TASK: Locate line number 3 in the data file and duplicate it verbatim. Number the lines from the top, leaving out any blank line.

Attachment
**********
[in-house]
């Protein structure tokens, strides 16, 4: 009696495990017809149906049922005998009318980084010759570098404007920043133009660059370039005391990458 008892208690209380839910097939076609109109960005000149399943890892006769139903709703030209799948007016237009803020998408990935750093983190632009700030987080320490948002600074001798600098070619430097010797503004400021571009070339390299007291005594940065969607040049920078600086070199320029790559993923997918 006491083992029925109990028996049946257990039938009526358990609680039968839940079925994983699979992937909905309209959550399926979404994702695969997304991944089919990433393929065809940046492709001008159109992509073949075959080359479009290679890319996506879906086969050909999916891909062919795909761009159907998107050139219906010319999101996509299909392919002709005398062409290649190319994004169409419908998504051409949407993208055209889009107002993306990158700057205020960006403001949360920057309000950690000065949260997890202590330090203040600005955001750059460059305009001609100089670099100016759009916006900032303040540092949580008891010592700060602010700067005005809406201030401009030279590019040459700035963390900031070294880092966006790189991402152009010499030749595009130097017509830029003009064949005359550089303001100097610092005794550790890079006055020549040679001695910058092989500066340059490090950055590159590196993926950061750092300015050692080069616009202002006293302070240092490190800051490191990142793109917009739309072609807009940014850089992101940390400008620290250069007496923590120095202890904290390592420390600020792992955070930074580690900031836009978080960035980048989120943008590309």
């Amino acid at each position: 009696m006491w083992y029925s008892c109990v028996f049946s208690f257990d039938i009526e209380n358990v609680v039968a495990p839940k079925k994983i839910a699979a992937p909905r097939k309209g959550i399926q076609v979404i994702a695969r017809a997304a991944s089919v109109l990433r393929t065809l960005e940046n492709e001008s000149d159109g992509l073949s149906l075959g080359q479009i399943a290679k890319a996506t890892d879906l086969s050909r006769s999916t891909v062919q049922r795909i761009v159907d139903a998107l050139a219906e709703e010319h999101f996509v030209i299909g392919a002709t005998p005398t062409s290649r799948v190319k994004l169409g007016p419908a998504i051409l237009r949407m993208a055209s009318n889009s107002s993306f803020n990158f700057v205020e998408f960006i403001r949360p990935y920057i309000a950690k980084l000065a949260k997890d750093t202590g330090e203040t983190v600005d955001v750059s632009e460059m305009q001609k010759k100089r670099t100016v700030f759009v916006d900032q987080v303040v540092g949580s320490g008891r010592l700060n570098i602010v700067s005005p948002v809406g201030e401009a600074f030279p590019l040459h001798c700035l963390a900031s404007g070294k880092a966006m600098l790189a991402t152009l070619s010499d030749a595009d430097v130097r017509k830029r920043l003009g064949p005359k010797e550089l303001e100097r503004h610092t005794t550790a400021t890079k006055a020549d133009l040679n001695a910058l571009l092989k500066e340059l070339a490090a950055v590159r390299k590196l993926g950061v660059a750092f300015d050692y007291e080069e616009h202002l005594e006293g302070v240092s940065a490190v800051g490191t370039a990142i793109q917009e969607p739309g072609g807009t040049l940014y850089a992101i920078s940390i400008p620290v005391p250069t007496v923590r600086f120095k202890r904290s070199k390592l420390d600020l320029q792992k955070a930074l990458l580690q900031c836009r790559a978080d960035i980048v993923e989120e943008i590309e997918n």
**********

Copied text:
């Amino acid at each position: 009696m006491w083992y029925s008892c109990v028996f049946s208690f257990d039938i009526e209380n358990v609680v039968a495990p839940k079925k994983i839910a699979a992937p909905r097939k309209g959550i399926q076609v979404i994702a695969r017809a997304a991944s089919v109109l990433r393929t065809l960005e940046n492709e001008s000149d159109g992509l073949s149906l075959g080359q479009i399943a290679k890319a996506t890892d879906l086969s050909r006769s999916t891909v062919q049922r795909i761009v159907d139903a998107l050139a219906e709703e010319h999101f996509v030209i299909g392919a002709t005998p005398t062409s290649r799948v190319k994004l169409g007016p419908a998504i051409l237009r949407m993208a055209s009318n889009s107002s993306f803020n990158f700057v205020e998408f960006i403001r949360p990935y920057i309000a950690k980084l000065a949260k997890d750093t202590g330090e203040t983190v600005d955001v750059s632009e460059m305009q001609k010759k100089r670099t100016v700030f759009v916006d900032q987080v303040v540092g949580s320490g008891r010592l700060n570098i602010v700067s005005p948002v809406g201030e401009a600074f030279p590019l040459h001798c700035l963390a900031s404007g070294k880092a966006m600098l790189a991402t152009l070619s010499d030749a595009d430097v130097r017509k830029r920043l003009g064949p005359k010797e550089l303001e100097r503004h610092t005794t550790a400021t890079k006055a020549d133009l040679n001695a910058l571009l092989k500066e340059l070339a490090a950055v590159r390299k590196l993926g950061v660059a750092f300015d050692y007291e080069e616009h202002l005594e006293g302070v240092s940065a490190v800051g490191t370039a990142i793109q917009e969607p739309g072609g807009t040049l940014y850089a992101i920078s940390i400008p620290v005391p250069t007496v923590r600086f120095k202890r904290s070199k390592l420390d600020l320029q792992k955070a930074l990458l580690q900031c836009r790559a978080d960035i980048v993923e989120e943008i590309e997918n």